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    About "Hope Mirrlees"

      • Hope Mirrlees

        Hope Mirrlees was a British translator, poet and novelist She is best known for the 1926 Lud in the Mist, a fantasy novel and influential classic, and for Paris A Poem, a modernist poem.


    1. 30-odd years before Tolkein published “The Lord of the Rings”, a British woman named Hope Mirrlees wrote a fantasy called “Lud-in-the-Mist”. Neil Gaiman wrote an introduction to the edition I read and I can see that he meant every word. His own “Stardust” draws very heavily on “Lud-in-the-Mist”, especially in setting and tone. Other recent novels that are reminiscent of “Lud-in-the-Mist” are “Jonathan Strange & Mr Norrell” by Susannah Clarke and “Little, Big” by J [...]

    2. Neil Gaiman raved about this book, so I read it. I wish I could have read it without knowing anything about it -- but I still liked it. It was written in the 1920's -- before fantasy tropes were so set in stone -- so it goes in directions you don't expect it to. Also, it's as though the author never heard of the idea that fantasy is a juvenile and disreputable genre, so she takes herself and her book seriously and uses fantasy to explore real and important ideas.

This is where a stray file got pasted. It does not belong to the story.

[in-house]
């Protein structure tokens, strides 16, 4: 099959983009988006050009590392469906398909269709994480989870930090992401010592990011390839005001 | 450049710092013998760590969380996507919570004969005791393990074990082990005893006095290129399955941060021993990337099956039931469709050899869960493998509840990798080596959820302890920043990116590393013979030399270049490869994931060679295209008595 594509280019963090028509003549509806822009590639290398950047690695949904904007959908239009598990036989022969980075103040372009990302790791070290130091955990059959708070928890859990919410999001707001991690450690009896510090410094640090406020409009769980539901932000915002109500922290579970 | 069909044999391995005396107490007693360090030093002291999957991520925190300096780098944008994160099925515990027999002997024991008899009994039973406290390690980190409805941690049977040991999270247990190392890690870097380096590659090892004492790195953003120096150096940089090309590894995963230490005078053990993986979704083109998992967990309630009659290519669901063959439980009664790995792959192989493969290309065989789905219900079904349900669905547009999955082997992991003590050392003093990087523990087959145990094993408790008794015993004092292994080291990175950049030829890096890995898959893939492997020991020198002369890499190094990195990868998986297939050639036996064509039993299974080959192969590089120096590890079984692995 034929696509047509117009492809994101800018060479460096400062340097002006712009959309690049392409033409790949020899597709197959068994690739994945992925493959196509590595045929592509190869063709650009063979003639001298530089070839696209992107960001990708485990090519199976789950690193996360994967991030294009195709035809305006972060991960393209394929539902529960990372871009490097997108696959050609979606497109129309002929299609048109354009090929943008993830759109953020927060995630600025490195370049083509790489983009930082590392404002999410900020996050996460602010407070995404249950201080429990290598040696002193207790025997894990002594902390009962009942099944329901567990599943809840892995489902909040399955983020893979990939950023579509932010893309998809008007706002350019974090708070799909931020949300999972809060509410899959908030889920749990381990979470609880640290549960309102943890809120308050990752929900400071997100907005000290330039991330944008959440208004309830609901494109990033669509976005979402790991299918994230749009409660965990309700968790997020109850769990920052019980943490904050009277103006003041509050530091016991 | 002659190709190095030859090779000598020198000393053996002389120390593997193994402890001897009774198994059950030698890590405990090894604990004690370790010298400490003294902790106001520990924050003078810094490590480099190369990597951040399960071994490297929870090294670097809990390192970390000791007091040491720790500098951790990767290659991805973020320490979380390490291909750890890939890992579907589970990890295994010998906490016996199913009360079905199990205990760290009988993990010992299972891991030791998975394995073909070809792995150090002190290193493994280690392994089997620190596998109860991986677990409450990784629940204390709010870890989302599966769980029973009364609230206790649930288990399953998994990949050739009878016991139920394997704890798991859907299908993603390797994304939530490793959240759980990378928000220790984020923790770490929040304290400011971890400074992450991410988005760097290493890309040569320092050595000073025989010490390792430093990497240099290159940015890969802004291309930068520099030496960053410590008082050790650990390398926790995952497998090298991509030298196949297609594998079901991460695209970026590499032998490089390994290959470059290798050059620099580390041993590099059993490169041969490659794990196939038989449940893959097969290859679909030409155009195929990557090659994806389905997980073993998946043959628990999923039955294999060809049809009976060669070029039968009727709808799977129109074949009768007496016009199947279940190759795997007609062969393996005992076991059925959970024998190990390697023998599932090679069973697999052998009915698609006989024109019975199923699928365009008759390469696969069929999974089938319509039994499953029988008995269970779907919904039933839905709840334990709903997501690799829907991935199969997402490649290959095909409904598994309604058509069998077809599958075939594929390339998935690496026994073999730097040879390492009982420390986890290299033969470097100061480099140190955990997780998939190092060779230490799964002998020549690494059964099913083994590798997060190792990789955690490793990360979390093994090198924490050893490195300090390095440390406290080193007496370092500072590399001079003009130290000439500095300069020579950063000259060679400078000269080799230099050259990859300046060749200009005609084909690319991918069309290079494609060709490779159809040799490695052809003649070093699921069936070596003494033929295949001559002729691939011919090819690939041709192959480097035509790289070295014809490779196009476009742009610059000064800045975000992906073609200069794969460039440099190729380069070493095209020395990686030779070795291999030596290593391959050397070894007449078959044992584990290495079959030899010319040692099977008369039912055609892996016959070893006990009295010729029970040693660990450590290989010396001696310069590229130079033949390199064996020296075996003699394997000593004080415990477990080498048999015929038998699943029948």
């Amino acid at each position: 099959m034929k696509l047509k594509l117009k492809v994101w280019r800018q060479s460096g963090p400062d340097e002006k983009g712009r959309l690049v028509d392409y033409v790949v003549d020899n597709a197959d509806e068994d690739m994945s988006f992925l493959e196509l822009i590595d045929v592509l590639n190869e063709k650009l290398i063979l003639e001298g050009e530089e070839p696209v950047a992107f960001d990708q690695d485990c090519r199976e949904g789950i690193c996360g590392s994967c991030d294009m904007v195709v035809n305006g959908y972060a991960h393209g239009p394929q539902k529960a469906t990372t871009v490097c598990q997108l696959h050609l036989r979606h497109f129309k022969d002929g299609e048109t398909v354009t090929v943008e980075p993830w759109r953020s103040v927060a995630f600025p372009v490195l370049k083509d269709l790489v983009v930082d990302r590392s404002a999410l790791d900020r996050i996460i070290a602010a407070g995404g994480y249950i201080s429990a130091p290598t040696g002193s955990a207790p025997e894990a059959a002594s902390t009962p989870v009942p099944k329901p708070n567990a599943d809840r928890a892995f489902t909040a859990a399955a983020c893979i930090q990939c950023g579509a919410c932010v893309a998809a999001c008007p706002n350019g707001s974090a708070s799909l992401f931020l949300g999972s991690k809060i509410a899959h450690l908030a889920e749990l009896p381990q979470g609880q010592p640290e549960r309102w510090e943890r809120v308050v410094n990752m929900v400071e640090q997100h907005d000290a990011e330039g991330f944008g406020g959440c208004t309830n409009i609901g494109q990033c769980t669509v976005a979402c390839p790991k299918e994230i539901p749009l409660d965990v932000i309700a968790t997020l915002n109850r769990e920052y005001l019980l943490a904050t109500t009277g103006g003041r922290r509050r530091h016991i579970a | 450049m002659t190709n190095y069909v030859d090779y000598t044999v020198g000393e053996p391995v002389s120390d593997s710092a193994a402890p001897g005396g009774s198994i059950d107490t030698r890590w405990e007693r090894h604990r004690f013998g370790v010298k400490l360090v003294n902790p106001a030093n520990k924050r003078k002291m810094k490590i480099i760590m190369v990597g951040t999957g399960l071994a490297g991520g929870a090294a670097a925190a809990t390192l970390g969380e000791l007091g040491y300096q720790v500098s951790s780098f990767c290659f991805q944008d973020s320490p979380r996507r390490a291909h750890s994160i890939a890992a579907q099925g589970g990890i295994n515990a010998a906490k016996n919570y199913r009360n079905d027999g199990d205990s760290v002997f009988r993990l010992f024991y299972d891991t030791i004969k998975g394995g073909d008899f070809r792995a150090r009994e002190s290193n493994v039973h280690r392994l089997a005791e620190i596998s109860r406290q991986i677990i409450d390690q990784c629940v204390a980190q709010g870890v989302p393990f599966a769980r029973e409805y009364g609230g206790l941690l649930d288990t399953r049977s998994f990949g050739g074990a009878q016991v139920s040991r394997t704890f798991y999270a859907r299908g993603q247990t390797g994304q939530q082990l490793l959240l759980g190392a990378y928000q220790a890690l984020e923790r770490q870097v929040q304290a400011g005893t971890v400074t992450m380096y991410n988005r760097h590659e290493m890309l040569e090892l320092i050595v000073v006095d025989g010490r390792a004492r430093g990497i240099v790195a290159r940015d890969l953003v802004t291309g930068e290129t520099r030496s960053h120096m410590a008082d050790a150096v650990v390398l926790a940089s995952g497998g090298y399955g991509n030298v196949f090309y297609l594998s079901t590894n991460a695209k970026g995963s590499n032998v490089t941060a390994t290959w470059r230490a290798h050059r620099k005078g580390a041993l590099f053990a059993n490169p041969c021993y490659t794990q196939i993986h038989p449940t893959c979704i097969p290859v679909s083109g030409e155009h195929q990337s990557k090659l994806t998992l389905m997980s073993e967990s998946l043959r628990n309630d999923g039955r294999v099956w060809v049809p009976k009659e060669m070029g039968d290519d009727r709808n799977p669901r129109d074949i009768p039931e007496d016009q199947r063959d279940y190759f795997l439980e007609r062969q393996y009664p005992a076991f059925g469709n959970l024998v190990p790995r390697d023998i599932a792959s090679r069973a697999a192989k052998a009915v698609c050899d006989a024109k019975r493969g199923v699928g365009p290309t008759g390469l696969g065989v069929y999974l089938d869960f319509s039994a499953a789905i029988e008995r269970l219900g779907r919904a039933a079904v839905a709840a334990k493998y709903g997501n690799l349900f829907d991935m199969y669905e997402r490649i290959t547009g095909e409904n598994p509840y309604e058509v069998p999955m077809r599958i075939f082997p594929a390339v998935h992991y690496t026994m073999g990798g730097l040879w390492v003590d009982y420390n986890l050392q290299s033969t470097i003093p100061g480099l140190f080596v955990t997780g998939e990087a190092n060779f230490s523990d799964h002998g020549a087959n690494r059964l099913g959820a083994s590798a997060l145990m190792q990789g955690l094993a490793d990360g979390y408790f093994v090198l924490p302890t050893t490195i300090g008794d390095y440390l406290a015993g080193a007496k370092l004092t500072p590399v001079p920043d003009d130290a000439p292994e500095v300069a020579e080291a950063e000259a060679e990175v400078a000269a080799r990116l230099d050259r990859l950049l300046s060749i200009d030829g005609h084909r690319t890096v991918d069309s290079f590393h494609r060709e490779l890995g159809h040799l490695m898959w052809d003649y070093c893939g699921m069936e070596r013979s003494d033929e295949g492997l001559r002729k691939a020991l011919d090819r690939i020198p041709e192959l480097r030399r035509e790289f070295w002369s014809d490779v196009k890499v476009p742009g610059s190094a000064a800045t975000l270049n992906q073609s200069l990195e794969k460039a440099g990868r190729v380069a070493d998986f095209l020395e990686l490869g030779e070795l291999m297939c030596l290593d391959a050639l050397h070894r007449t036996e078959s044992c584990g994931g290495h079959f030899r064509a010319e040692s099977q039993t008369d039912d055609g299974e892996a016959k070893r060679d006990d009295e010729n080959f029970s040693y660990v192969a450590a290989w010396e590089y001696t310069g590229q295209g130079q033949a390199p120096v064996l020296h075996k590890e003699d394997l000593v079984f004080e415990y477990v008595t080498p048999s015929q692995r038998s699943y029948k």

3. Izgleda da je Lud-in-the-Mist (Lud u magli? Lad? Ko bi ga znao) najpoznatiji nepoznati fentezi. U tom smislu da je objavljen 1926. i da je njegova istinski ekscentrična (i jednako istinski bogata) autorka posle toga uglavnom batalila pisanje; možda je smatrala da je u dvadeset petoj rekla sve što je imala. I da je sledećih devedesetak godina njegov uticaj na fantastiku, naročito britansku, vrlo prisutan i vrlo skriven čak i onda kad pisci na koje je Houp Mirliz presudno uticala (recimo Nil [...]

    4. Of course, I come to this novel via Tim Powers, who quoted it quite tantalizingly and memorably in Last Call as one to which Scott Crane and his late wife often referred in their intimate shorthand with one another. At one point Susan's ghost, or at least the chthonic spirt-of-alcohol that is impersonating Susan refers to "a blackish canary" ("canary" as in the sense of "a shade of yellow" rather than that of the bird of that name) as a way of commenting on Scott's refusal to grasp what is reall [...]

    5. An exquisite, well-written, fascinating fantasy - unfortunately, a very disappointing ending. Or, should I say, very disappointing AFTER the ending, as the episode of Master Nathaniel meeting Duke Aubrey and finding the truth about Fairyland should have been the excellent ending of the book.However, the author decided to write a few chapters more, and the conclusion was not at all fit for the story.Worth reading, though. Could have been a masterpiece - it is, at the end of the day, just a fine b [...]

    6. Neil Gaiman made me do it! Er, for those who don't know, Neil Gaiman touted Lud-in-the-mist as one of the best yet most overlooked Fantasy novels of the twentieth century, and in my humble opinion he slightly, just slightly, oversold it. Sure, it's a beautifully written book, and Fantasy notwithstanding, surprisingly timeless (actually, it's pretty hard to believe it was written in 1926!), but for some reason I found it a bit hard to get into the story and care for any of the characters. I appre [...]